Eighteen miles east of Pittsburgh, the out-of-control well in Murrysville, Pennsylvania, produced an estimated 34 million cubic feet of natural gas daily. It was considered the largest natural gas well ever drilled up to that time.
Given oilfield technologies of the late 1880s, there was no way to cap the well and no pipeline to exploit commercial possibilities. The Haymaker well drew thousands of curious onlookers to a flaming torch that burned for 18 months, visible from miles away.
“Outlet of a natural gas well near Pittsburgh – a sight that can be seen in no other city in the world,” noted Harper’s Weekly. The Haymaker well, brought under control, brought gas light to Pittsburgh and produce for years. Read more in Natural Gas Is King in Pittsburgh.
November 3, 1900 – New York City hosts First American Auto Show
America’s first gathering of the latest automotive technologies attracted thousands to New York City’s Madison Square Garden. The most popular models proved to be electric, steam and gasoline…in that order.
Manufacturers presented 160 different vehicles and conducted driving and maneuverability demonstrations on a 20-foot-wide wooden track that encircles the exhibits.
About 48,000 visitors paid 50 cents each to witness autos driving up a 200-foot ramp to test hill-climbing power.
New Yorkers welcomed the new models as a way to reduce the 450,000 tons of manure, 21 million gallons of urine, and 15,000 horse carcasses that had to be removed from the streets every year.
Of the 4,200 automobiles sold in 1900, less than a thousand are powered by gasoline. But within five years, consumer preference thoroughly established the dominance of gasoline-powered automobiles that continues today. Read more in Cantankerous Combustion – 1st U.S. Auto Show and First Gas Pump and Service Station.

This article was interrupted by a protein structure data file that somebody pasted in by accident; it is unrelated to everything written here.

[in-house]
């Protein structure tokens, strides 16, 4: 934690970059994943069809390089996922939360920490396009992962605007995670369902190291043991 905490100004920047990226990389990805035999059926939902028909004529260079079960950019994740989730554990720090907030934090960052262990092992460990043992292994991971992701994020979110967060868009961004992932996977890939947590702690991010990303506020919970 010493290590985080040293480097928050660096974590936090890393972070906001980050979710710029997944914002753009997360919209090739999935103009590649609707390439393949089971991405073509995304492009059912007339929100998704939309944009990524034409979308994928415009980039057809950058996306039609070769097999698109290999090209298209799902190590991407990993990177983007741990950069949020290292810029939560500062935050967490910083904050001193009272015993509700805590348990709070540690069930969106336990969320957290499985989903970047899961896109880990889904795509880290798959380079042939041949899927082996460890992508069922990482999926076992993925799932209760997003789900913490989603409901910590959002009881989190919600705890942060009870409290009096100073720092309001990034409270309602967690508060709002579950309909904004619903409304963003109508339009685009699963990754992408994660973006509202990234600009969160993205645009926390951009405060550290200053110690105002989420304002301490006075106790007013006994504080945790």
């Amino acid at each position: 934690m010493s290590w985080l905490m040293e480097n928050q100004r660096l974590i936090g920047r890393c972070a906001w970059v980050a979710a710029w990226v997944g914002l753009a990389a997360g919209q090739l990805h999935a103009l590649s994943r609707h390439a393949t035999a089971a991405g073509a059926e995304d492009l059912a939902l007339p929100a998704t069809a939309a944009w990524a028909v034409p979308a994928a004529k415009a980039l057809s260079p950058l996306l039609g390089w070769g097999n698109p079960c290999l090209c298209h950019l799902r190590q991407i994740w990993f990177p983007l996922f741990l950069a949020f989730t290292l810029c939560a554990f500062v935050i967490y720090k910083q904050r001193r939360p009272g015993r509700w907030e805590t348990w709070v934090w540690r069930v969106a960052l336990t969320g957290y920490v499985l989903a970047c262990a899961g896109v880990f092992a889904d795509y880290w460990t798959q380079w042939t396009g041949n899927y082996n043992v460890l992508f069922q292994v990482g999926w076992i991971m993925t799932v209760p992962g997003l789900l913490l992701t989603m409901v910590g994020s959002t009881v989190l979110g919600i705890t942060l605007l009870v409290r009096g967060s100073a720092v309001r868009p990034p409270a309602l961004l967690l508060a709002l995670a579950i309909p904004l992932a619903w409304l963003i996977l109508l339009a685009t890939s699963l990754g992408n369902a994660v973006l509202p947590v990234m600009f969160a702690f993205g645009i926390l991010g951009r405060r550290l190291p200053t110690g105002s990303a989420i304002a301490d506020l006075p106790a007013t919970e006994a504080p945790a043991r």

November 6, 1860 – First U.S. Multi-Still Kerosene Refinery
Less than six months before the start of the Civil War, construction began on the nation’s first multiple-still oil refinery in Pennsylvania, one mile south of Titusville in the booming oil region.
William Barnsdall, who drilled America’s second commercial oil well in 1859, eventually constructed six stills for refining kerosene. When completed, the first U.S. major refinery would cost $15,000. Much of the equipment was purchased in Pittsburgh and shipped up the Allegheny River to Oil City, then up Oil Creek to the site.
With construction finished in January 1861, the refinery produced two grades of kerosene for lamps – white and the less expensive yellow. Each barrel of oil yielded about 20 gallons of the new illuminating resource.
Listen online to “Remember When Wednesdays” on the weekday morning radio program Exploring Energy, 9 a.m to 10 a.m. (Eastern Time). Bruce Wells calls in on the last Wednesday of every month. Please support the American Oil & Gas Historical Society today with a tax-deductible donation. © This Week in Petroleum History, AOGHS 2016.